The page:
Title: McClusky, James C.
Source text: Surgeon General Joseph K. Barnes, United States Army, The Medical and Surgical History of the War of the Rebellion. (1861–65.), Part 1, Volume 2 (Washington, D.C.: Government Printing Office, 1870), 229.
Civil War Washington ID: med.d1e15936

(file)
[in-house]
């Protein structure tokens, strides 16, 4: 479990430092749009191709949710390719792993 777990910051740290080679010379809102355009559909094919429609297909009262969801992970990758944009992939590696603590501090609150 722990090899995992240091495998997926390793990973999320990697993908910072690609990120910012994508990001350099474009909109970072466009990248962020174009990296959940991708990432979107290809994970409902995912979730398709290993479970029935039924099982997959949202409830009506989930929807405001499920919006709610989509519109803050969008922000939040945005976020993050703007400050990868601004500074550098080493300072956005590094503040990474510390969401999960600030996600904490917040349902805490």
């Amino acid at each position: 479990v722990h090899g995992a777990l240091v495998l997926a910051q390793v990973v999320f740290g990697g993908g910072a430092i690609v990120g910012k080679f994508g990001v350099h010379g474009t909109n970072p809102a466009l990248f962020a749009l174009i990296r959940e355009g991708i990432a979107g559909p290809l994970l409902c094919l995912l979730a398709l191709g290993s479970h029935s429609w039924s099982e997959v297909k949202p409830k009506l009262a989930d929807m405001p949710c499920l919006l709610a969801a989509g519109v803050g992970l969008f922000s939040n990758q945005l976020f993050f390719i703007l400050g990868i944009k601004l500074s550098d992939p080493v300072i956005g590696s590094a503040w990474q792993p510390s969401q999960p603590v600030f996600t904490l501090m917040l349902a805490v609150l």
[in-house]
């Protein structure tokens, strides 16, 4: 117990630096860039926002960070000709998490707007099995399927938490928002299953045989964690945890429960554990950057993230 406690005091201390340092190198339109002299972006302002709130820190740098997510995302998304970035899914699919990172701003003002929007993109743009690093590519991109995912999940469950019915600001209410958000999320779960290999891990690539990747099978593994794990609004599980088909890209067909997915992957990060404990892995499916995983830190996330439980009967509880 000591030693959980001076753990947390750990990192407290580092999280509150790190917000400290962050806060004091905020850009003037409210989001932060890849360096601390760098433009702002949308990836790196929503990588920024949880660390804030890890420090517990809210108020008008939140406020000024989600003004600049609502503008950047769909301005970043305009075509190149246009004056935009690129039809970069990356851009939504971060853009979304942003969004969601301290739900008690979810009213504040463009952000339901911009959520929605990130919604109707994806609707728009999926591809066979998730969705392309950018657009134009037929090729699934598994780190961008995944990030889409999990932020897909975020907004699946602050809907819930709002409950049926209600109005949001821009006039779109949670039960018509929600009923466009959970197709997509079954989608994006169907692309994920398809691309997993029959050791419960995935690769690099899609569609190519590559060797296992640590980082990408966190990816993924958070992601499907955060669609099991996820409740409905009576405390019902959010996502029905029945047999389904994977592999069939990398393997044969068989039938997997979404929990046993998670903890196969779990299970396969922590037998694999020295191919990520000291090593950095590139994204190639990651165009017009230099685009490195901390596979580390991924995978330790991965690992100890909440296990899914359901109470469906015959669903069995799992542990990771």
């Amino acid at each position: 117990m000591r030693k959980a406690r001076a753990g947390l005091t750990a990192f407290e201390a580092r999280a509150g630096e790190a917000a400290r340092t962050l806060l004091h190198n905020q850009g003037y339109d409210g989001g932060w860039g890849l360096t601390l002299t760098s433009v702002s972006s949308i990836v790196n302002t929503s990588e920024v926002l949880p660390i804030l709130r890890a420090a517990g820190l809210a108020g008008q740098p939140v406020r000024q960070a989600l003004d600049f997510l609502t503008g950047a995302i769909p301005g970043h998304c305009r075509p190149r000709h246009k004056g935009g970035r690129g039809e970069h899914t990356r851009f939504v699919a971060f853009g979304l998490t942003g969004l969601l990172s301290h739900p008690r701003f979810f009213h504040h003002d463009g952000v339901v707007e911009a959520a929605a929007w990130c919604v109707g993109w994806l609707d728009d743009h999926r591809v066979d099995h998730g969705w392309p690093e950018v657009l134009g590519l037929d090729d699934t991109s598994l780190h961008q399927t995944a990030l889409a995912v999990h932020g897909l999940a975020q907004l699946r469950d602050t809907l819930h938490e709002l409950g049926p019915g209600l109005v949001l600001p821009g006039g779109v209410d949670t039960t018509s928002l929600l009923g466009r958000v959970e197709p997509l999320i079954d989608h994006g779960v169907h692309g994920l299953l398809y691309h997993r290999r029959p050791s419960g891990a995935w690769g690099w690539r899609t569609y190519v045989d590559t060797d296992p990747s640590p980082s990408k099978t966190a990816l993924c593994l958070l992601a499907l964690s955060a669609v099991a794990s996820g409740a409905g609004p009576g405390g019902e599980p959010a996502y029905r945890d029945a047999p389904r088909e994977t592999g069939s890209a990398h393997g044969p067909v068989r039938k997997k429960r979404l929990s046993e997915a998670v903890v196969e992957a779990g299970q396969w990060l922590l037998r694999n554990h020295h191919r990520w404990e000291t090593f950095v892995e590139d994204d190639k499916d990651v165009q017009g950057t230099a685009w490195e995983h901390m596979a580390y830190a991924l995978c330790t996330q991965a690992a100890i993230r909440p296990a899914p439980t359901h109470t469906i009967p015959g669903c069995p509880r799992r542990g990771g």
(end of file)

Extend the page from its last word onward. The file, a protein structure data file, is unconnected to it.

CASE.—Corporal James C. McClusky, Co. D, 115th Pennsylvania Volunteers, aged 56 years, was wounded at the battle of Chancellorsville, Virginia, May 3d, 1863, by a conoidal musket ball, which produced a comminuted fracture of both tables of the frontal bone, right side, and lodged. The missile and a portion of the os frontis, an inch in diameter, which was pressing upon the brain, were removed three days subsequently in the field hospital. He was sent to the Harewood Hospital, Washington, on the 15th, where he remained until the 23d, when he was transferred to the Satterlee Hospital in Philadelphia. For a while he improved steadily, but about the 1st of August, began to sink into a state of insensibility, in which he remained several days. He rallied, however, made a rapid recovery and was discharged from service on the 23d of October, 1863. In January, 1868, his disability was rated total and permanent. The case is reported by Surgeon I. I. Hayes, U. S. V. On January 27th, 1864, Pension Examiner John Lowman reports this man to be subject to epilepsy, and rates his disability total and permanent.